Privacy concerns aside, this is the idea: If a criminal is caught committing an offense on surveillance footage, the technology could theoretically scan the person’s face and produce a positive ID based on mug shots or DMV photos.
New Hotness: Identity Replacement Tech
If the world starts looking like a scene from “Matrix 3″ where everyone has Agent Smith’s face, you can thank Leo Selvaggio.
His rubber mask aimed at foiling surveillance camera
s features his visage, and if he has his way, plenty of people will be sporting the Personal Surveillance Identity Prosthetic in public. It’s one of three products made by the Chicago-based artist’s URME Surveillance, a venture dedicated to “protecting the public from surveillance and creating a safe space to explore our digital identities.”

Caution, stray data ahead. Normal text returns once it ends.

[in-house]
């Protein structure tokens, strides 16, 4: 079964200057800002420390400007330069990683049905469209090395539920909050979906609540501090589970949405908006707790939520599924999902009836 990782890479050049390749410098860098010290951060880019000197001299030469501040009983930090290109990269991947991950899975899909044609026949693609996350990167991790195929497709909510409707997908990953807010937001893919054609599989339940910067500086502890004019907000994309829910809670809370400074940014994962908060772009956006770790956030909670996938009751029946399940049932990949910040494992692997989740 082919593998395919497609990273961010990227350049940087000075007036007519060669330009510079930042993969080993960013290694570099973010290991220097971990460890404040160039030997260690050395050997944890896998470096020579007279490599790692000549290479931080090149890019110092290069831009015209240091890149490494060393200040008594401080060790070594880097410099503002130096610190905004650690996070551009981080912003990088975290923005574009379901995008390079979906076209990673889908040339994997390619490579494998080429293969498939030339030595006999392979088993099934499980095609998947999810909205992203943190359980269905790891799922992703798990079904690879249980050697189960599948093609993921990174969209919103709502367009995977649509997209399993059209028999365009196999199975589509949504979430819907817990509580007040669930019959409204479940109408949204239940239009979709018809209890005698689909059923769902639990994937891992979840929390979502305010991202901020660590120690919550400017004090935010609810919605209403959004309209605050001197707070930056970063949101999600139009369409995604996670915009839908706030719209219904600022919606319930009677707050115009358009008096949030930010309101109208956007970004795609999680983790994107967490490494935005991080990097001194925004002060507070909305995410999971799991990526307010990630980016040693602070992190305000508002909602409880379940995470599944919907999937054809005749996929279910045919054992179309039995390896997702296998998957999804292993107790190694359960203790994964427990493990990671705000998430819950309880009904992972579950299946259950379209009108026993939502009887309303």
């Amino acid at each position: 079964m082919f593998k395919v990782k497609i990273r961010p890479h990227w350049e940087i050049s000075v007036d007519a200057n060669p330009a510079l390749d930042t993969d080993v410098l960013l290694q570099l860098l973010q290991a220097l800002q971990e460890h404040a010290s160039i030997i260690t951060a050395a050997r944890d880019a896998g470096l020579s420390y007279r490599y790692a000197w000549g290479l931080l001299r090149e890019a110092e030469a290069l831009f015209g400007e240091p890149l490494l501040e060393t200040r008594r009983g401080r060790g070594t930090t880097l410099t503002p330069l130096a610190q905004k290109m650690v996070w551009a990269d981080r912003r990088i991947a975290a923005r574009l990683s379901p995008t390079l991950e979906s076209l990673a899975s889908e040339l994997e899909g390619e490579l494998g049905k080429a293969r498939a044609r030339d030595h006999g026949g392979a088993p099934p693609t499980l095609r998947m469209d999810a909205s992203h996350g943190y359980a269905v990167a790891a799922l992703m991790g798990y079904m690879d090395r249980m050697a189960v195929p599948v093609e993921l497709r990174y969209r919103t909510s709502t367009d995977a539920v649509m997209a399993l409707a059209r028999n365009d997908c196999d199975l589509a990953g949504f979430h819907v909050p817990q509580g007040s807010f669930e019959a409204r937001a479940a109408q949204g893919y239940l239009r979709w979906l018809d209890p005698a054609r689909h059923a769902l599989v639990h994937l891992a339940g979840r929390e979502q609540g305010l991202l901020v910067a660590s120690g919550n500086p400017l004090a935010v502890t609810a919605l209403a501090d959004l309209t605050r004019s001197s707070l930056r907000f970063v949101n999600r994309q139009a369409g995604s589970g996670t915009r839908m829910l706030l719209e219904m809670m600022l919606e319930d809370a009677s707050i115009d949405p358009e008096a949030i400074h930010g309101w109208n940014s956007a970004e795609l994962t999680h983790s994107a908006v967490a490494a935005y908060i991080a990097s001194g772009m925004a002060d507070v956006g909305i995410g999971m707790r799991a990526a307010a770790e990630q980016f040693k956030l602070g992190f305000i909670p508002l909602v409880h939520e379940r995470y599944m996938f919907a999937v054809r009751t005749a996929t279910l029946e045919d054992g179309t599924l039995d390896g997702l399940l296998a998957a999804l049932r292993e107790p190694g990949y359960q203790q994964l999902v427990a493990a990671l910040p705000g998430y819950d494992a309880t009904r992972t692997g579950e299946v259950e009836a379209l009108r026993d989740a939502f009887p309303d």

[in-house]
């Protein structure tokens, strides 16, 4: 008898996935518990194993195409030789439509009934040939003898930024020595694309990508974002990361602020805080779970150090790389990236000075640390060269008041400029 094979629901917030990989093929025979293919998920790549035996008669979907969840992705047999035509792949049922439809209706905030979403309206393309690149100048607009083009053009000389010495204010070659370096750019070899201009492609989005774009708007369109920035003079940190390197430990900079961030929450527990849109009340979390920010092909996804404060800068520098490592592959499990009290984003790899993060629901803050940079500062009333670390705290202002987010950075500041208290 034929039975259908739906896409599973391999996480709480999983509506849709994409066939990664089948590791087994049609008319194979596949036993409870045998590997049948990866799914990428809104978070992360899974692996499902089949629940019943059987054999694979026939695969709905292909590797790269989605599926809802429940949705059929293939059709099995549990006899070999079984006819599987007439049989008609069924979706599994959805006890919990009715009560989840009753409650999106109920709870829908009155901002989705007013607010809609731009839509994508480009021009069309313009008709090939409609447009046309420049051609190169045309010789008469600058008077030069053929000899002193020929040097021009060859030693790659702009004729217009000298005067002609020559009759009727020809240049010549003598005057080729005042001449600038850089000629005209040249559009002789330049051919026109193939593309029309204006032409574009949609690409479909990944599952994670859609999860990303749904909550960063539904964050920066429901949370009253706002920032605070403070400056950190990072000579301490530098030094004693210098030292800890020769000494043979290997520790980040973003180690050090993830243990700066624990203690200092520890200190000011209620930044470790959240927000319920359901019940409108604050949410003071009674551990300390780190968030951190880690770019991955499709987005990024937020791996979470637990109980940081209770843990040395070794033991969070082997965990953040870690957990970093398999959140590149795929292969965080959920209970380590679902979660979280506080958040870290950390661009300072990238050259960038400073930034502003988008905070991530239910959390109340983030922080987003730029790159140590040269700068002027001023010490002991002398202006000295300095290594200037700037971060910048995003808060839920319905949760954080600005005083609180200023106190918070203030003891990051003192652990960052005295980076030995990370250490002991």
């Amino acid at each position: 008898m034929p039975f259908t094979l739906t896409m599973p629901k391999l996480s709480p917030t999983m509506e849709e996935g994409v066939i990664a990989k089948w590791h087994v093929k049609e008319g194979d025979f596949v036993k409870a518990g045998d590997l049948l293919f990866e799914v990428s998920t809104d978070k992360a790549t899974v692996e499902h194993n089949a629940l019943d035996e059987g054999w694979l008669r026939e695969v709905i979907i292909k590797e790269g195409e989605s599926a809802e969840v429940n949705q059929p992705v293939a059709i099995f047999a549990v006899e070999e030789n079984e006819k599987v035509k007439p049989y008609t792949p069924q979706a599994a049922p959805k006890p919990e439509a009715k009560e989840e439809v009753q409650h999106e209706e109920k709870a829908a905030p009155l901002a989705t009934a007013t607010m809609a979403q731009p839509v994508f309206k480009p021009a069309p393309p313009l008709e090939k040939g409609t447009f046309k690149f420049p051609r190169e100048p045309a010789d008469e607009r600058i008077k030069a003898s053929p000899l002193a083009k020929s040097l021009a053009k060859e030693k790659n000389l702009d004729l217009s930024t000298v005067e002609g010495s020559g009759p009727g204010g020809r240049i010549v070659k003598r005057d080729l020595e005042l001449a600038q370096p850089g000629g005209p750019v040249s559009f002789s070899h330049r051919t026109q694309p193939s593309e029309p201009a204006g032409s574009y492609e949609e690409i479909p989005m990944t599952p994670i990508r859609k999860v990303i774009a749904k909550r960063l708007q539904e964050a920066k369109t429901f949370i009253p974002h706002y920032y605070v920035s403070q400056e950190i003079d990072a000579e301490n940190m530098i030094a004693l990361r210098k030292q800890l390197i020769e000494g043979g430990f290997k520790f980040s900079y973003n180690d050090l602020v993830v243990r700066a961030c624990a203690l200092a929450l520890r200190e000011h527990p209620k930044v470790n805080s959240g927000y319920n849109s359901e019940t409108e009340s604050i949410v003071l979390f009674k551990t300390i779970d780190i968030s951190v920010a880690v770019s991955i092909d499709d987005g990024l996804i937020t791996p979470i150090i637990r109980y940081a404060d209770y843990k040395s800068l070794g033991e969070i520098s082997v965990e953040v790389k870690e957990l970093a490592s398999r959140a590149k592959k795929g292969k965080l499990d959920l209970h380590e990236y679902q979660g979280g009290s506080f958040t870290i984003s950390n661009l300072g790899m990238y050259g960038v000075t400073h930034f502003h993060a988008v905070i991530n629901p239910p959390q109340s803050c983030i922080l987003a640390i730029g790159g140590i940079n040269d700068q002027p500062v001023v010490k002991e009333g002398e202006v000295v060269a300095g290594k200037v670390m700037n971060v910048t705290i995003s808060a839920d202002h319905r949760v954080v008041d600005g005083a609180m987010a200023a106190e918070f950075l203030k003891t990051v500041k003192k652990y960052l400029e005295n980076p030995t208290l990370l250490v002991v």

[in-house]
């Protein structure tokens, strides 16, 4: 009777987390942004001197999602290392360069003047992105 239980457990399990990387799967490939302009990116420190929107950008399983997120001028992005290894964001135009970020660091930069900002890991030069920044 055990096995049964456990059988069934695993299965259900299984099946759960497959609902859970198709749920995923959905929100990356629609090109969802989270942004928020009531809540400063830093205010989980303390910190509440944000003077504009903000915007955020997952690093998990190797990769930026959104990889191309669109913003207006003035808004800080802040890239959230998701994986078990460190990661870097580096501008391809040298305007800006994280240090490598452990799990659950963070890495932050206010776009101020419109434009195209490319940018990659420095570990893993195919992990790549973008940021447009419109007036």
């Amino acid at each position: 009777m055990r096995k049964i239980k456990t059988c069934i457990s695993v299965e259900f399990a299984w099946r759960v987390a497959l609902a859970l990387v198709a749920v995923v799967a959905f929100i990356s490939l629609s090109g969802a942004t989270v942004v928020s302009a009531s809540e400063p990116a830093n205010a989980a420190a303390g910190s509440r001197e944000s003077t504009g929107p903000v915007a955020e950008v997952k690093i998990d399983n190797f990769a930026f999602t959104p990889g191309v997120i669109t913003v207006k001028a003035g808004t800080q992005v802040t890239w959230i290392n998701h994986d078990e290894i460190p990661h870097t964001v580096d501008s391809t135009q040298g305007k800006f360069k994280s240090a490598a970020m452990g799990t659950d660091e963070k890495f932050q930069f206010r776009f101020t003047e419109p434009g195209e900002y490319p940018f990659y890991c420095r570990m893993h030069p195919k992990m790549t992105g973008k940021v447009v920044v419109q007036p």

I would be shocked if this actually worked but one can hope.
"This is where we are at. Where you have no expectation of privacy. Where trying to learn how to cook some lentils could possibly land you on a watch list. Where you have to watch every little thing you do because someone else is watching every little thing you do.
All I know is if I’m going to buy a pressure cooker in the near future, I’m not doing it online.”
I can’t help but see a future of cops sitting outside people’s apartments and watching them have sex through walls with an improved future version of this technology.
It’s the ultimate machine of what’s become our Paranoid State. Clive Irving on the Orwellian mass-surveillance data center rising in the Utah desert.
The ACLU has obtained internal IRS documents that say Americans enjoy “generally no privacy” in their e-mail messages, Facebook chats, and other electronic communications.